7 Learning Styles And How To Use Them To Your Advantage

By Bryce Buchmann on March 11, 2014

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Identifying your natural learning style and experimenting with others may very well improve your GPA and make you a more intelligent person overall.

The idea of different learning styles emerged in the 1970s and has had a great influence on strategies employed by educators. But more importantly for most college students, by recognizing our own learning styles as well as the ones we’re not as prone to we can make ourselves better students.

Learning styles are analyzed using a number of different methods, with the most commonly discussed model consisting of visual, auditory, and tactile learners. These learning styles can be expanded on and sometimes combined, however, into seven categories.

Photo Source: classtech.cites.uiuc.edu

As we examine these learning styles and try to decide which category (or categories) we fall into, it’s important to remember that being good at one type of learning does not mean you are bad at others. These learning styles simply describe a type of mental processing which may work better for some than others. These learning styles can be combined with each other at times and do not represent concrete definitions of how we learn.

1. Visual

A visual learner is someone who develops their most thorough understanding of a topic by, not surprisingly, seeing it. These are people with a heightened ability for spatial reasoning which makes their visual perception of objects, shapes, and distances closely connected to how they understand and remember information. This type of learning is easy to dismiss because reading a novel is more intellectual than flipping through a picture book, but to dismiss the value of a visual learner in that way is a mistake and oversimplifies the differences between learning styles.

2. Verbal

A verbal (or linguistic) learner is someone who learns best by having ideas described in words. Being a verbal learner can mean a combination of auditory and visual learning because the word “verbal” does not indicate which sense someone uses to perceive words. Verbal learning characterizes a style that uses parts of the brain most connected to language. By developing and using language skills, a person will become more adept at processing and remembering verbal material.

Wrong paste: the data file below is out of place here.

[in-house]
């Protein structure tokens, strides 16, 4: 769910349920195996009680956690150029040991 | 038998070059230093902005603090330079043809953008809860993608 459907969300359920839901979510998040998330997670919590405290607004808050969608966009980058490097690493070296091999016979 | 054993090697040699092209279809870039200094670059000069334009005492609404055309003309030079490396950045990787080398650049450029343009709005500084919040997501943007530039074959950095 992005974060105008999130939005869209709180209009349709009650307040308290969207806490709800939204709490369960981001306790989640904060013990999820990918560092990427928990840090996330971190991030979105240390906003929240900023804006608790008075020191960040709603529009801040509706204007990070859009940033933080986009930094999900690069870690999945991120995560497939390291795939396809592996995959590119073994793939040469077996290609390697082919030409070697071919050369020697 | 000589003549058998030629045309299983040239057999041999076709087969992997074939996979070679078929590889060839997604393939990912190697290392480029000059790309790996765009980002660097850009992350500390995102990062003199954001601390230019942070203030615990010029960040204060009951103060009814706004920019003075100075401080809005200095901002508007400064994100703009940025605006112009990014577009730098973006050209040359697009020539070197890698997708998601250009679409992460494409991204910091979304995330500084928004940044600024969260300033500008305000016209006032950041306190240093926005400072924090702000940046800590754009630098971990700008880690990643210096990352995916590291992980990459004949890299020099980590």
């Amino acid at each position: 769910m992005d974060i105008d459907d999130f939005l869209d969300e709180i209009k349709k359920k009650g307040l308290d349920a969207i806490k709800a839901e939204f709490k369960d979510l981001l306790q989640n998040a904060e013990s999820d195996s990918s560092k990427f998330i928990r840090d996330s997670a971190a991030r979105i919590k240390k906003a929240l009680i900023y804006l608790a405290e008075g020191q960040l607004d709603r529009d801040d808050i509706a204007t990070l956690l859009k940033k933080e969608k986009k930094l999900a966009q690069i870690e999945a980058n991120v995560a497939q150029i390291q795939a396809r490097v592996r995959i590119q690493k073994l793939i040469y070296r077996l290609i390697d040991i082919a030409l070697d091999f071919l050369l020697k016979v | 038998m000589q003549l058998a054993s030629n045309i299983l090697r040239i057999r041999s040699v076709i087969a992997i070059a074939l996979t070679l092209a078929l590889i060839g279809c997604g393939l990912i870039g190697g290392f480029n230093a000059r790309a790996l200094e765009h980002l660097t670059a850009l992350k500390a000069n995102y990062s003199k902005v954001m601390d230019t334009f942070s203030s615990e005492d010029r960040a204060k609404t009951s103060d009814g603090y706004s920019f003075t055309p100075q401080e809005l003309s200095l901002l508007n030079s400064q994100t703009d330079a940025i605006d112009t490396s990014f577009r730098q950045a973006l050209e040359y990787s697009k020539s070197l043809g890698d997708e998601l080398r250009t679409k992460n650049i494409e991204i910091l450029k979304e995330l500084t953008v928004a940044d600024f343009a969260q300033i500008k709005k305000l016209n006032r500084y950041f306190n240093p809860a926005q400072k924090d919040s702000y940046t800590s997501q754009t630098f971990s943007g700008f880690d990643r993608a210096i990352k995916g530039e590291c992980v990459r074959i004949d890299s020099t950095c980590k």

3. Aural

An aural learner would prefer to learn by hearing and may have musical talent as well. This type of learning can include verbal learning, but indicates a preference for the spoken word rather than text. Someone who uses aural learning most effectively may have advantages over a simple verbal learner and will also be able to learn in a variety of different ways by using their hearing.

4. Tactile

A tactile learner understands a concept best by actively engaging with subject material. A tactile learner may get more out of conducting experiments instead of reading about the results of someone else’s experiment or constructing a model of a building instead of watching a documentary about how it would be built.

5. Logical

A logical learner can also be described as a mathematical learner and this type of person learns best by being shown the logical reasoning it takes to arrive at a conclusion. This learning style clearly applies to subjects like math and physics but can also be employed in any area of education dealing with models and concepts derived from logical reasoning, including but not limited to economics, psychology, political science, and even philosophy.

6. Social

Social learners gather information most effectively by interacting with other people. This is usually an application of verbal learning but includes the ability to both hear what others have to say as well as contribute to the conversation. The Socratic method, where teachers engage students by asking questions rather than by providing answers, would be an excellent learning technique for social learners.

7. Solitary

Opposite of social learners, solitary learners develop understanding of material best by gathering information on their own. This style can only be done using one or more of the other learning techniques (aside from social) because it describes the independent approach rather than how the information is perceived.

In order to take advantage of these learning techniques, consider which learning style works best for you. Edutopia provides a quiz intended to determine your learning style, as do many other websites. But because concepts of learning styles differ depending on the source of information, this is not a guaranteed way of determining which is your learning style. Instead, use your own best judgment to decide which learning style fits you. Better yet, try taking the different approaches to learning in your spare time and see which one fits you the best. In that process, you may develop learning skills you didn’t have before.

Once you’ve chosen a learning style (or more than one) that works best for you, apply it to your school assignments when you can. Obviously some professors will have ways of teaching and required study readings that don’t allow much freedom, but sometimes you will come across options you have for how to approach course material and you can make the best of your abilities by applying your own style.

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